How to start taking payments online

How to start taking payments onlineIf your business sells products or services online, it's essential to provide a secure payment facility for your customers. Benjamin Dyer of Powered Now looks at how to accept payments online, and the best payment software solutions for small businesses

In my job I come into contact with a lot of online businesses. And although the range of websites is staggering, there is one common factor: they all need to be able to accept online payments.

Figuring out how to start accepting payments online can be a daunting process, especially for a new online shop. There is a lot of jargon, bureaucracy and confusion about how to get started.

Here's how to find the best business payment facility for your ecommerce store.

Third-party payment gateways: PayPal, iZettle and Shopify

PayPal is the most well-known third-party payment gateway that can process online payments for you. In the years since its launch, PayPal has become one of the most successful online businesses of all time. People have huge trust in the brand, and it's incredibly simple to set up.

To my mind, every online shop should accept payment by PayPal, regardless of its size.

The downside to PayPal is the fees. PayPal charges vary between 1.4% and 3.4% per transaction, in addition to a small handling fee. This may not sound a lot when you are starting out, but it can become fairly painful in the long run, especially if you are successful.

Other payment gateways include iZettle, which charges a flat fee of 2.5% per transaction, and integrates with point-of-sale payments - which may be handy if you sell in-store as well as online.

Alternatively, Shopify's per-transaction charges are low, between 1.6% and 2.2% plus a small handling fee, although you'll also need to pay a monthly subscription fee for their services.

To take PayPal payments, you will need to add the secure PayPal button to your website. iZettle and Shopify also let you add a secure button to your existing site, or you can build an ecommerce site from scratch through their platforms.

To choose the best payment gateway for your business, look at:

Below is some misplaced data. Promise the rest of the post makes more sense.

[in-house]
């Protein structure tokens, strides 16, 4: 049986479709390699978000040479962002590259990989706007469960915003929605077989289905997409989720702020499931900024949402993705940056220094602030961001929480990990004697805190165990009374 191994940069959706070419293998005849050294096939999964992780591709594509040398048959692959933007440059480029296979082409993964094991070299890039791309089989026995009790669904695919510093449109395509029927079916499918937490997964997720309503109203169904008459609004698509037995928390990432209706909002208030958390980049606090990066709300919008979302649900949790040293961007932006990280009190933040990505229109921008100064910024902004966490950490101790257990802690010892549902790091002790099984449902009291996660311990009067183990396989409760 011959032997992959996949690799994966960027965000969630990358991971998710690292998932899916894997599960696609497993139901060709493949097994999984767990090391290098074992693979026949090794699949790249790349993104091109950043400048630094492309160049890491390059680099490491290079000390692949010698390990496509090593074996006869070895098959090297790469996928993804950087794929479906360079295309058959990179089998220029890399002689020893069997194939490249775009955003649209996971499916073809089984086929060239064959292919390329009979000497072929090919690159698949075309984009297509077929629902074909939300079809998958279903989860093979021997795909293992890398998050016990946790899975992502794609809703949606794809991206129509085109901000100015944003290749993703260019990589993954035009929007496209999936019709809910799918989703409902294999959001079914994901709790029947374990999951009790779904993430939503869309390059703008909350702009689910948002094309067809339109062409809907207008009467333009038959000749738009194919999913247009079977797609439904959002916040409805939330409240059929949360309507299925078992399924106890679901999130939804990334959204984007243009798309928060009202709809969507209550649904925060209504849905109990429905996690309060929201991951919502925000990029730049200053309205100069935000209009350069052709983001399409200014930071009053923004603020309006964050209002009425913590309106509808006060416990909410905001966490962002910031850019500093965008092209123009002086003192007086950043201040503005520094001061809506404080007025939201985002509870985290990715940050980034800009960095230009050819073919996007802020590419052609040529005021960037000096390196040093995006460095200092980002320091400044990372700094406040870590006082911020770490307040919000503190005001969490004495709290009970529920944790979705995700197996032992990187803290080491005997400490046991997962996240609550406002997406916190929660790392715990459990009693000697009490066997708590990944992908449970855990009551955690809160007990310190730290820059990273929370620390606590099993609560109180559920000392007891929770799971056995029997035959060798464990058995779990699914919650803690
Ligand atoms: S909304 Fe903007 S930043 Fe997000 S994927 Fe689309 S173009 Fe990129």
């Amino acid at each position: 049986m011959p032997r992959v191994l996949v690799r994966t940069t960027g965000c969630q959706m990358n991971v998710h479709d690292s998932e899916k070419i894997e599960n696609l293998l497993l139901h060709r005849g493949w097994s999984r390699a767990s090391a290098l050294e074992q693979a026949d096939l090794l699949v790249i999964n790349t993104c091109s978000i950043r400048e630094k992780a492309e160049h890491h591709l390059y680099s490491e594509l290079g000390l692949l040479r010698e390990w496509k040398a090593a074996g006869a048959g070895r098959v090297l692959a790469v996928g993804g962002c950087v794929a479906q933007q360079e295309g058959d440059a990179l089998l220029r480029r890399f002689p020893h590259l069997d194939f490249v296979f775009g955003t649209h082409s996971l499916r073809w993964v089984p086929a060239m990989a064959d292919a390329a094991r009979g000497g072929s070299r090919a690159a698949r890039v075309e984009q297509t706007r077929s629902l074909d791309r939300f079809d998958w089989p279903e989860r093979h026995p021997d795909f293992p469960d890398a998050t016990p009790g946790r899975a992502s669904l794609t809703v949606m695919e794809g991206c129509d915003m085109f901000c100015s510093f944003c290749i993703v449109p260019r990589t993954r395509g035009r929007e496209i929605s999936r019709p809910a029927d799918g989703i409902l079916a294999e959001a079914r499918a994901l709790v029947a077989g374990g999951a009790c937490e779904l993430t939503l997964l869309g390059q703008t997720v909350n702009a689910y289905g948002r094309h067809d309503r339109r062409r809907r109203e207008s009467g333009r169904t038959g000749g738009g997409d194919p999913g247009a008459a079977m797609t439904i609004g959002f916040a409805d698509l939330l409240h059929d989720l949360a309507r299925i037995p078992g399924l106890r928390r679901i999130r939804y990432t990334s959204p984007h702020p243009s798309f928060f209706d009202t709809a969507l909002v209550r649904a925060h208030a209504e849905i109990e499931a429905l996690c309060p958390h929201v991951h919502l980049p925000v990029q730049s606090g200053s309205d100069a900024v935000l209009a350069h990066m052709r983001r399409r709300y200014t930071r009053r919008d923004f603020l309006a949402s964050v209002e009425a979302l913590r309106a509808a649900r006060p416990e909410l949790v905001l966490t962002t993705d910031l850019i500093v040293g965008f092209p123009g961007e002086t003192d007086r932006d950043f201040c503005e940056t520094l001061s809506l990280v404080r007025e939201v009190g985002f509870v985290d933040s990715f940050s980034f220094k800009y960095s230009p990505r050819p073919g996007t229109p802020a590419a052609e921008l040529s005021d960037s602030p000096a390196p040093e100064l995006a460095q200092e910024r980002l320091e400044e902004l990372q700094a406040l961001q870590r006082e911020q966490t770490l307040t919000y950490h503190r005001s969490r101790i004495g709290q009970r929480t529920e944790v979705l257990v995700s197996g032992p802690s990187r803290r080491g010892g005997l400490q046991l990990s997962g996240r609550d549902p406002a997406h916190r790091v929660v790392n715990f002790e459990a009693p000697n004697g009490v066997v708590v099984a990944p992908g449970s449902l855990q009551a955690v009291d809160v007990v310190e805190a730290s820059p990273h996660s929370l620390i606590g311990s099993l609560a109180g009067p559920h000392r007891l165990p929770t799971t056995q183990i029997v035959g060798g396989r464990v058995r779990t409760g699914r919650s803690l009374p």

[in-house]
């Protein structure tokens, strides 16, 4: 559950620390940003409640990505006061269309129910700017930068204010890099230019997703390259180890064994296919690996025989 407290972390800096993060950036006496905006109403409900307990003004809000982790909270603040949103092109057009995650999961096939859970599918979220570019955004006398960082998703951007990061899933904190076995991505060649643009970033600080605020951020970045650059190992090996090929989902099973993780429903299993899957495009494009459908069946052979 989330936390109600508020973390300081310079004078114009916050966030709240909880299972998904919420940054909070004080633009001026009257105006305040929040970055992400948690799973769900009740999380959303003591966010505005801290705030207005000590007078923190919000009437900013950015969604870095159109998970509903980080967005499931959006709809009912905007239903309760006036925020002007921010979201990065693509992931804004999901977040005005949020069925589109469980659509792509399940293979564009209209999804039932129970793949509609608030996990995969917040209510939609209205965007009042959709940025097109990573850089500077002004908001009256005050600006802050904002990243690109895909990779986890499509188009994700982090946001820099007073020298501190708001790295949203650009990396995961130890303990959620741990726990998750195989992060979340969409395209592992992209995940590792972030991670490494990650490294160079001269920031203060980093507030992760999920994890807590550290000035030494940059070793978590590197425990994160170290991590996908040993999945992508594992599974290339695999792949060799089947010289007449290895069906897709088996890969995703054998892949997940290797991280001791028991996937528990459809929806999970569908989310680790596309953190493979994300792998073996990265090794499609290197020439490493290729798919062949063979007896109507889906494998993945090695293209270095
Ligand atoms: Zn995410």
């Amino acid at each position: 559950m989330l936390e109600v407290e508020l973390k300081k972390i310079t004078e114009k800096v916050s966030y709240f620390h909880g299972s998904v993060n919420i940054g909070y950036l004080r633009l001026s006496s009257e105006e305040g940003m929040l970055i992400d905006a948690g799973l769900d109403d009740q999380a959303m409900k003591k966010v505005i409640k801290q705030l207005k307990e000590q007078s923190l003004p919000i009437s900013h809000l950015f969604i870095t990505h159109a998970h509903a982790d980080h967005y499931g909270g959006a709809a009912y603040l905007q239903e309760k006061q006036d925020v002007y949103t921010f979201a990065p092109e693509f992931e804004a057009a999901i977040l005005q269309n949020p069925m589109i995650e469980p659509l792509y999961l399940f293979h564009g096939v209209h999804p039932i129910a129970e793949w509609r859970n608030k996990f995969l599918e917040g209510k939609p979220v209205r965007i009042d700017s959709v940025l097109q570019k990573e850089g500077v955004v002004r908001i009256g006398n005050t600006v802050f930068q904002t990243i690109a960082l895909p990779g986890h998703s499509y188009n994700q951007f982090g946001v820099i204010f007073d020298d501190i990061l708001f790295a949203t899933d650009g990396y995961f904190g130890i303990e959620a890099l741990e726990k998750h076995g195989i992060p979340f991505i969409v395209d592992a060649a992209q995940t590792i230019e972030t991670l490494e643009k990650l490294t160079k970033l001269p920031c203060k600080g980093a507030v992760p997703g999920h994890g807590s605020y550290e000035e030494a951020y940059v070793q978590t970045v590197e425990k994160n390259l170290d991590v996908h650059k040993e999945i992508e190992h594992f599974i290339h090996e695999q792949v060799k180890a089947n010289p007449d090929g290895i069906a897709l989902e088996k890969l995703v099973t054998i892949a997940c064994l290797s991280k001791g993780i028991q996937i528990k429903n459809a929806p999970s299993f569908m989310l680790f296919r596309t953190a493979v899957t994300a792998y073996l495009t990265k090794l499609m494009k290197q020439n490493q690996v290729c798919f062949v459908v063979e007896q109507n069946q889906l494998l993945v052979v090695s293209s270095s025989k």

• the average number of transactions you need to process each month;
  • the average value of each transaction.

If you're processing a large number of low-value purchases each month, a payment gateway that doesn't charge a per-transaction fee will probably be best.

If you need to process a small number of transactions, at a high average value, a small transaction fee or monthly subscription charge in exchange for paying a lower percentage of the value of each transaction may work out better for you.

What is a merchant account, and do I need one?

You may feel you'd prefer to take more control and accept online debit and credit card payments directly. This allows you to create a more seamless experience for customers, who no longer have to be passed to a separate website to make payment.

If your site accepts card payments, your customer can pay for their purchase in their own currency and the funds are transferred to your bank account in sterling - making the payment process easy for overseas customers, as well as those from the UK.

To do this, you need an internet merchant account. A merchant account is an online bank account which is separate to your usual bank account, linked to a payment service provider (see below).

When customers pay you online, the money goes into your merchant account to be processed by the PSP. They deduct the processing fee automatically, and transfer what's left to your usual bank account - making it all very user-friendly.

How to get a merchant account

If you come from a traditional retail environment (perhaps you run a high street shop), you may already have a merchant account as part of your business banking package.

If not, your first step should be to contact your existing bank. This is often the quickest and cheapest way to get a merchant account.

Linking your merchant account to a payment processor

Once you are set up with your merchant account, you need to sign up with a payment service provider (PSP). Well-known PSPs include WorldPay, Sage Pay and SellerDeck.

The PSP is the bridge between your online shop and your bank. Think of it as an electronic till. Check how well your chosen PSP will integrate into your website, and see whether it offers additional features such as anti-fraud measures.

Cheaper merchant accounts for your businessCheaper merchant accounts for your business

If you want to take card payments, when selling sell face-to-face, over the phone or via your website, you need a merchant account. Compare quotes from top merchant account suppliers and get the right deal for you.

Find out more

Securing your online payments - PCI-DSS

Are you PCI-DSS compliant? The Payment Card Industry Data Security Standard (PCI-DSS) is a worldwide standard created to help prevent credit card fraud.

If you hold, process, or exchange cardholder information, it's important you comply with the standard. Breaching PCI-DSS carries heavy fines that could put many small companies out of business.

However this needn't be a huge hurdle. If you are using a PSP, it's the PSP that has to be PCI-DSS compliant, not you. They have all the headaches of staying compliant, and your systems hold no sensitive payment data.

Key steps to taking online payments

  • Assess the viability of using payment platforms such as PayPal for your business.
  • Set up an internet merchant account.
  • Sign up with a payment service provider.
  • Ensure your payment systems are secure.

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